A number of conservative bloggers connected Gleick's actions with the environmental and progressive movements.
"The environmental movement is as promiscuous with its ‘ethics' as it is with ‘The Science'. You can make stuff up, apparently, just so long as you do so in order to ‘save the planet'," charged Ben Pile at Spiked.
"Some time ago I wrote a commentary saying that some of the global warming conspirators needed to go to jail for their crimes," wrote Alan Caruba at Warning Signs. "Perhaps their greatest crime was the debasement of meteorological and climate science. Beyond that, their attacks on the reputation of the brave scientists who stepped forward to refute them is the very definition of slander and libel."
"But it's not just the global warming crowd that suffers from these ethical lapses. It's a progressive trait," concluded Tom Bowler at Libertarian Leanings. "Progressives invariably argue that their crisis du jour is so severe and their cause is such a moral imperative that anything they do, anything at all, that advances their cause is justified."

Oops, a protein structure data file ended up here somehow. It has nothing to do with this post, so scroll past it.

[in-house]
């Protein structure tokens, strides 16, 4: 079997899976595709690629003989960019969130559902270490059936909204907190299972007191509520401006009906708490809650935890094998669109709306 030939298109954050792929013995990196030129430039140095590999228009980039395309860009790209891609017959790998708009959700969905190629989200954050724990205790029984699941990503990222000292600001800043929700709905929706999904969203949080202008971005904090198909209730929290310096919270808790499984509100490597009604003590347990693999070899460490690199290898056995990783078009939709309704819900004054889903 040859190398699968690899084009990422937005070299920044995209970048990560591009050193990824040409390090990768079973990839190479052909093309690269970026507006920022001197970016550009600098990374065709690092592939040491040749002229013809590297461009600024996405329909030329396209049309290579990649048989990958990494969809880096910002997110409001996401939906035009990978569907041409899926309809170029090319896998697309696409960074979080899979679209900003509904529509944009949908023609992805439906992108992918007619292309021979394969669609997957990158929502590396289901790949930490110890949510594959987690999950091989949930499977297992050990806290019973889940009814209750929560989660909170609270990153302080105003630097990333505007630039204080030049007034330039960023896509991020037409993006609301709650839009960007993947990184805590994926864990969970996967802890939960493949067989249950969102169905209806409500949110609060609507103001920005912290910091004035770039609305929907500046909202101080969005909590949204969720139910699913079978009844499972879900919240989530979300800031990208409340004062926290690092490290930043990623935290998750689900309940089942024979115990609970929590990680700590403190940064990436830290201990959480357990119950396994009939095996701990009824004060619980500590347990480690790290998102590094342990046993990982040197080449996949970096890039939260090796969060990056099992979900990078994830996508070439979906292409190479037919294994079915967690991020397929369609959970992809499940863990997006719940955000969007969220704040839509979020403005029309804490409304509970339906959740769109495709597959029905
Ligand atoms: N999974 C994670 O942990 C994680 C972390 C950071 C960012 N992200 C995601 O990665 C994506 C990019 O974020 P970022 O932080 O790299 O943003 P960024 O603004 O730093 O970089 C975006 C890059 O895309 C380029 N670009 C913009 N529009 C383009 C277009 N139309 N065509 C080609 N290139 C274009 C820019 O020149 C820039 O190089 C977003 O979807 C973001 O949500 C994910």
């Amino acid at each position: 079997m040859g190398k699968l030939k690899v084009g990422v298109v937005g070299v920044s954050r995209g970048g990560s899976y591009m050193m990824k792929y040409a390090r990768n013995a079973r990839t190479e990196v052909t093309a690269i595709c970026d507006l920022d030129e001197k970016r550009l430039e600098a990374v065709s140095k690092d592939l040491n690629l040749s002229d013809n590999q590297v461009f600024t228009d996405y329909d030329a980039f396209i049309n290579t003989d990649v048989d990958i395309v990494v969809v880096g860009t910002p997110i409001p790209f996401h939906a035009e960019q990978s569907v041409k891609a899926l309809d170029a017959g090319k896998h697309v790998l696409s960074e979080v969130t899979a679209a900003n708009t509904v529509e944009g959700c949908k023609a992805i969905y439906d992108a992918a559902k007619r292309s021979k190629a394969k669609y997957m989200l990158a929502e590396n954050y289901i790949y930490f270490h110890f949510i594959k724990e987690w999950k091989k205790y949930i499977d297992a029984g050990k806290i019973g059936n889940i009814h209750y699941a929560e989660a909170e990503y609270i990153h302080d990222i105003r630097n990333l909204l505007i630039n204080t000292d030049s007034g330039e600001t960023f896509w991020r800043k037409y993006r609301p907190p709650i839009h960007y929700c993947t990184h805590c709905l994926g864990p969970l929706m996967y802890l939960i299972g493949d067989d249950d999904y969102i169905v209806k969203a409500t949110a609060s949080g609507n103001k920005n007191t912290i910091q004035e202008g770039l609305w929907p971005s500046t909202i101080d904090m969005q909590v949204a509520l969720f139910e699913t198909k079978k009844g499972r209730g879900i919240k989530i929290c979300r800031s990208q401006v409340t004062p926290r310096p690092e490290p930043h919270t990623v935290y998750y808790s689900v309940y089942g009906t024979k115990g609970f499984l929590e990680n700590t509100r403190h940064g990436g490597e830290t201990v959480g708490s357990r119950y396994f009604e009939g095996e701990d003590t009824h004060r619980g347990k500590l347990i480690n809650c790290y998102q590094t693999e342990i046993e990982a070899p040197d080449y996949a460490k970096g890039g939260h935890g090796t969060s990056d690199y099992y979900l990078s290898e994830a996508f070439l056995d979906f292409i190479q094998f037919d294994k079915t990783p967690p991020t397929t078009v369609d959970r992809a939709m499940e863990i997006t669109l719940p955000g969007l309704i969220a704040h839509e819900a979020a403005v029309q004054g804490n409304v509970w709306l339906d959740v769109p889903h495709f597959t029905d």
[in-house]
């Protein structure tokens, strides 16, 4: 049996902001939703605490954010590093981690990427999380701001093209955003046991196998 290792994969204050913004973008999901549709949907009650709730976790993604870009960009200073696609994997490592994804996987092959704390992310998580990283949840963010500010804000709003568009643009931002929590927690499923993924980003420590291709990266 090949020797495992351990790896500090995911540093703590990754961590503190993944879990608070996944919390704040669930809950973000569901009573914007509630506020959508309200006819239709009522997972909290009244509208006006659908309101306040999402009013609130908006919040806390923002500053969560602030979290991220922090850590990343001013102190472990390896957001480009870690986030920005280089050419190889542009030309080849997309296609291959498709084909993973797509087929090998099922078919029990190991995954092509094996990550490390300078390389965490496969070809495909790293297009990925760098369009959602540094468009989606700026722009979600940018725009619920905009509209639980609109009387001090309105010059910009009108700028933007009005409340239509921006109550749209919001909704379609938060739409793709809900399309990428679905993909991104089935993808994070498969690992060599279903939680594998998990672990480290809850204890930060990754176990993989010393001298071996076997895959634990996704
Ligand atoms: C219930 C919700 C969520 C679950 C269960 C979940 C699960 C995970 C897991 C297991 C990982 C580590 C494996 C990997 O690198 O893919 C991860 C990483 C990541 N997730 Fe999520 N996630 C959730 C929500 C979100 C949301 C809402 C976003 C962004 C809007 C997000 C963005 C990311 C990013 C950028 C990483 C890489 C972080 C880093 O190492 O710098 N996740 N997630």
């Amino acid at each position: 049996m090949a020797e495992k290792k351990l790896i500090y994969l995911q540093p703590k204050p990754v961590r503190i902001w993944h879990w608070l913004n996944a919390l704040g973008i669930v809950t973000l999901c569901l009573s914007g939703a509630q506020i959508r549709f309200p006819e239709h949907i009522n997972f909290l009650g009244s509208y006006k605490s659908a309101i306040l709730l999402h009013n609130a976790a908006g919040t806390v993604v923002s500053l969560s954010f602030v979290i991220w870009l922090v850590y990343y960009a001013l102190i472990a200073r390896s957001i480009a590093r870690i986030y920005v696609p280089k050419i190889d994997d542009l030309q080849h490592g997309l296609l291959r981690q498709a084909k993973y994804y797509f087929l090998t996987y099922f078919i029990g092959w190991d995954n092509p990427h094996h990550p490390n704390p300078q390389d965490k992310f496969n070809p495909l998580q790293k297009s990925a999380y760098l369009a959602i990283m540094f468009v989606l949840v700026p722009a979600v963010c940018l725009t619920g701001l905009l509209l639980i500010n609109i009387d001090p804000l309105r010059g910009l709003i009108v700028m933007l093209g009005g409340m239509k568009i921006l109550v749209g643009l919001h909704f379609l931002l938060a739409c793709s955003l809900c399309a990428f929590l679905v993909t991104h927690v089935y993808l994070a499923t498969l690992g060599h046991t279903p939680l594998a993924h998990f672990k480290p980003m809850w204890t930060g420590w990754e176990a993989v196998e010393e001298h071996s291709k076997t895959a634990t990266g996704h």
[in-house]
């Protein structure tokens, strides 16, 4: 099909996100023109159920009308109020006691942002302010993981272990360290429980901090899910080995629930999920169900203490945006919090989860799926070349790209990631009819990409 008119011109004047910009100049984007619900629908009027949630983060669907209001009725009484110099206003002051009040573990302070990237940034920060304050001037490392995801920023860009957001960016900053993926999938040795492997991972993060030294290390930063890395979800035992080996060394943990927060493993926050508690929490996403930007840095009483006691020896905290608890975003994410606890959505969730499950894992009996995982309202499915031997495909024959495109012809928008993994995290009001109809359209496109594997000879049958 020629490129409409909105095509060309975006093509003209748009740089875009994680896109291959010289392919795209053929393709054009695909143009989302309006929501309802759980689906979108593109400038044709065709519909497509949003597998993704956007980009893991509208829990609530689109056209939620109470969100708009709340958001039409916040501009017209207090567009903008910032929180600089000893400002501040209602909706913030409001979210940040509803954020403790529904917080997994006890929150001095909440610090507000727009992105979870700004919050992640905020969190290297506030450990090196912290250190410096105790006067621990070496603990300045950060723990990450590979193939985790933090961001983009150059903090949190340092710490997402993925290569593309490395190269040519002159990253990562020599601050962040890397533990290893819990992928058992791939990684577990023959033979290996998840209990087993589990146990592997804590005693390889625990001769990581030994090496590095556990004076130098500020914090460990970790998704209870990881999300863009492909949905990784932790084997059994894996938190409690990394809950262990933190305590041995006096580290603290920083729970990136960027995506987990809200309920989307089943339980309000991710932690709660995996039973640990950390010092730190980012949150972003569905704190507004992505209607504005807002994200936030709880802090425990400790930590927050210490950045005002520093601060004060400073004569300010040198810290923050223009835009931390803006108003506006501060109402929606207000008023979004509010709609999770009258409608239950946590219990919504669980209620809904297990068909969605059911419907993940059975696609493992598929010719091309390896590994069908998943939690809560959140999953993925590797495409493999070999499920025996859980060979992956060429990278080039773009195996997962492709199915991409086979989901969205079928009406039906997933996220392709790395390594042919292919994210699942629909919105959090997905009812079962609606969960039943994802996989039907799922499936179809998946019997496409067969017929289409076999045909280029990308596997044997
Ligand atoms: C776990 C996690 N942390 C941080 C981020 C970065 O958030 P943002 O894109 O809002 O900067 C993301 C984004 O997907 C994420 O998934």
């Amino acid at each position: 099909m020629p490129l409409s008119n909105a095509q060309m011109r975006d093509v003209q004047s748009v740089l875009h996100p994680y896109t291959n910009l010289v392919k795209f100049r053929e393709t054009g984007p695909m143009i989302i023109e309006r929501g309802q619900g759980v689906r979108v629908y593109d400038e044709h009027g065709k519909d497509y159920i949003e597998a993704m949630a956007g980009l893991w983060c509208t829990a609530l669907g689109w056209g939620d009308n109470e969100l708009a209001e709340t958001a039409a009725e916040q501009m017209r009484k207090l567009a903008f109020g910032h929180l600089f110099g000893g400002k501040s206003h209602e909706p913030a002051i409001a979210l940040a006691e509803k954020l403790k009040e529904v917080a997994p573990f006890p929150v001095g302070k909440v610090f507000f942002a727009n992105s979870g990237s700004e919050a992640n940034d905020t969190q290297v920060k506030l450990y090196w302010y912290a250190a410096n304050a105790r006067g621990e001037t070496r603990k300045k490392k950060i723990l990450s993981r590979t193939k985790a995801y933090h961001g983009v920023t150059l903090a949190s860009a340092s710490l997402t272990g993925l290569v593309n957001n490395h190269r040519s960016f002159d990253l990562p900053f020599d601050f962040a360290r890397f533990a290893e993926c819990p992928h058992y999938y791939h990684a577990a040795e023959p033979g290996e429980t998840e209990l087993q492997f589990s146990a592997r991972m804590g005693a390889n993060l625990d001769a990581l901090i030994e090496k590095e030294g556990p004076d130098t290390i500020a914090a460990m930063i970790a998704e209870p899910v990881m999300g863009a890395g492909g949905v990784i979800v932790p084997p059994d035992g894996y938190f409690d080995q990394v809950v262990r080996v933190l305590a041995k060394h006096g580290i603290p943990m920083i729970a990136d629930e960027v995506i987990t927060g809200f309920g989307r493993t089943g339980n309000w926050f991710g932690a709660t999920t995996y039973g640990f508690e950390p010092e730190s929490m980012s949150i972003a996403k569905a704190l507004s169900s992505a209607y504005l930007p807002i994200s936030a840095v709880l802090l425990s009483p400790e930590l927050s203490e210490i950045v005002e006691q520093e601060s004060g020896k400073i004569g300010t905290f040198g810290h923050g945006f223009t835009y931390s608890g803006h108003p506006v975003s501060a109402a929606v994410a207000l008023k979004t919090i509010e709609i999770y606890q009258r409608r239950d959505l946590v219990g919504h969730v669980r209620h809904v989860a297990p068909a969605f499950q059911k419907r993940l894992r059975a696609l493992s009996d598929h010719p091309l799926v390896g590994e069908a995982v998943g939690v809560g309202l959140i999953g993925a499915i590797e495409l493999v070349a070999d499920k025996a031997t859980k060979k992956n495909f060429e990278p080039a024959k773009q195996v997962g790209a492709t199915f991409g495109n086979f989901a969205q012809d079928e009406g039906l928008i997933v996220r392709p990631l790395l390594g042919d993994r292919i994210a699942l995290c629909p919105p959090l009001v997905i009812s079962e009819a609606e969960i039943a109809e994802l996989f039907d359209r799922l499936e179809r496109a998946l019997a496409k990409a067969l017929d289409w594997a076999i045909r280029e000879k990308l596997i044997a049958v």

While Gleick's admission did little to sway those who support global warming science, there was a split as to whether his deceptive actions were justified for a larger purpose.
Some argued Gleick had acted inappropriately.
"Setting aside the questionable ethics involved, Gleick committed a big tactical blunder," posted Marc Gunther. "Let's hope that we can all agree that it's not OK to forge a document, not even when the planet's future is at stake."
"If climate discourse is a street fight, then we...should not just fight back with the same dirty tactics," advised Simon Donner, a professor at the University of British Columbia. "There is no doubt that planet is warming. The question is can we keep our cool long enough to find a solution?"
Others suggested he should be commended for the information he disclosed, regardless of his method.
"Without condoning or promoting an act of dishonesty, it's fair to say that Gleick took a significant personal risk - and by standing and taking responsibility for his actions, he has shown himself willing to pay the price. For his courage, his honor, and for performing a selfless act of public service, he deserves our gratitude and applause," praised Richard Littlemore at Desmogblog.
"Revealing to the public the active, vicious, and well-funded campaign of denial that seeks to delay action against climate change likely constitutes a classic public good," explained Stephan Lewandowsky, professor at University of Western Australia. "It is a matter of personal moral judgment whether that public good justifies Gleick's sting operation to obtain those revelations."